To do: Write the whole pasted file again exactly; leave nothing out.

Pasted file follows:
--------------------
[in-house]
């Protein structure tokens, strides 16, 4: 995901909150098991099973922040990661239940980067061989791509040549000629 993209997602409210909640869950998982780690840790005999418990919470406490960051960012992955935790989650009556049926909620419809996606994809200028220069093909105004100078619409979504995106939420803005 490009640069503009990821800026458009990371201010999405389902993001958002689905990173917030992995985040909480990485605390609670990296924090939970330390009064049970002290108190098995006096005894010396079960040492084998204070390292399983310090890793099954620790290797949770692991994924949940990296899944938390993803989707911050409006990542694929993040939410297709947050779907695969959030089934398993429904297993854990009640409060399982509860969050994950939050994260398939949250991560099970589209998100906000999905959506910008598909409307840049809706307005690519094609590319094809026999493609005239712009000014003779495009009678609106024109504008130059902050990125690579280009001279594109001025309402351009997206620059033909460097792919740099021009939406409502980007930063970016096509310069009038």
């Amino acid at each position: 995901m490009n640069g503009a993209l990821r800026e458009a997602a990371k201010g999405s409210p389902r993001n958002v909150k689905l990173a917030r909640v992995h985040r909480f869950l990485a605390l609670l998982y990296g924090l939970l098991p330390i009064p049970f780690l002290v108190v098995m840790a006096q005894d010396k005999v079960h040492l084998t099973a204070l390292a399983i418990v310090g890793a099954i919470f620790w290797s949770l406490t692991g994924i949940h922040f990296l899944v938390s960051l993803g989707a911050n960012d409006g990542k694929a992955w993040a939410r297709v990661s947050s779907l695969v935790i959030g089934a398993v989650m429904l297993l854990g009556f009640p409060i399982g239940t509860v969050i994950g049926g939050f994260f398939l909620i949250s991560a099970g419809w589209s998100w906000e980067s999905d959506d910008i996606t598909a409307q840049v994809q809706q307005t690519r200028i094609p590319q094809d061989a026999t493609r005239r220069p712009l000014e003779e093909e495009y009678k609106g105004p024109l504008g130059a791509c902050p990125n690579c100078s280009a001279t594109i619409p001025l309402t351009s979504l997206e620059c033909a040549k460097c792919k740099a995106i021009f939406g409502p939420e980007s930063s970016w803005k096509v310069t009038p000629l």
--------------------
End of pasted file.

[in-house]
């Protein structure tokens, strides 16, 4: 995901909150098991099973922040990661239940980067061989791509040549000629 993209997602409210909640869950998982780690840790005999418990919470406490960051960012992955935790989650009556049926909620419809996606994809200028220069093909105004100078619409979504995106939420803005 490009640069503009990821800026458009990371201010999405389902993001958002689905990173917030992995985040909480990485605390609670990296924090939970330390009064049970002290108190098995006096005894010396079960040492084998204070390292399983310090890793099954620790290797949770692991994924949940990296899944938390993803989707911050409006990542694929993040939410297709947050779907695969959030089934398993429904297993854990009640409060399982509860969050994950939050994260398939949250991560099970589209998100906000999905959506910008598909409307840049809706307005690519094609590319094809026999493609005239712009000014003779495009009678609106024109504008130059902050990125690579280009001279594109001025309402351009997206620059033909460097792919740099021009939406409502980007930063970016096509310069009038």
């Amino acid at each position: 995901m490009n640069g503009a993209l990821r800026e458009a997602a990371k201010g999405s409210p389902r993001n958002v909150k689905l990173a917030r909640v992995h985040r909480f869950l990485a605390l609670l998982y990296g924090l939970l098991p330390i009064p049970f780690l002290v108190v098995m840790a006096q005894d010396k005999v079960h040492l084998t099973a204070l390292a399983i418990v310090g890793a099954i919470f620790w290797s949770l406490t692991g994924i949940h922040f990296l899944v938390s960051l993803g989707a911050n960012d409006g990542k694929a992955w993040a939410r297709v990661s947050s779907l695969v935790i959030g089934a398993v989650m429904l297993l854990g009556f009640p409060i399982g239940t509860v969050i994950g049926g939050f994260f398939l909620i949250s991560a099970g419809w589209s998100w906000e980067s999905d959506d910008i996606t598909a409307q840049v994809q809706q307005t690519r200028i094609p590319q094809d061989a026999t493609r005239r220069p712009l000014e003779e093909e495009y009678k609106g105004p024109l504008g130059a791509c902050p990125n690579c100078s280009a001279t594109i619409p001025l309402t351009s979504l997206e620059c033909a040549k460097c792919k740099a995106i021009f939406g409502p939420e980007s930063s970016w803005k096509v310069t009038p000629l």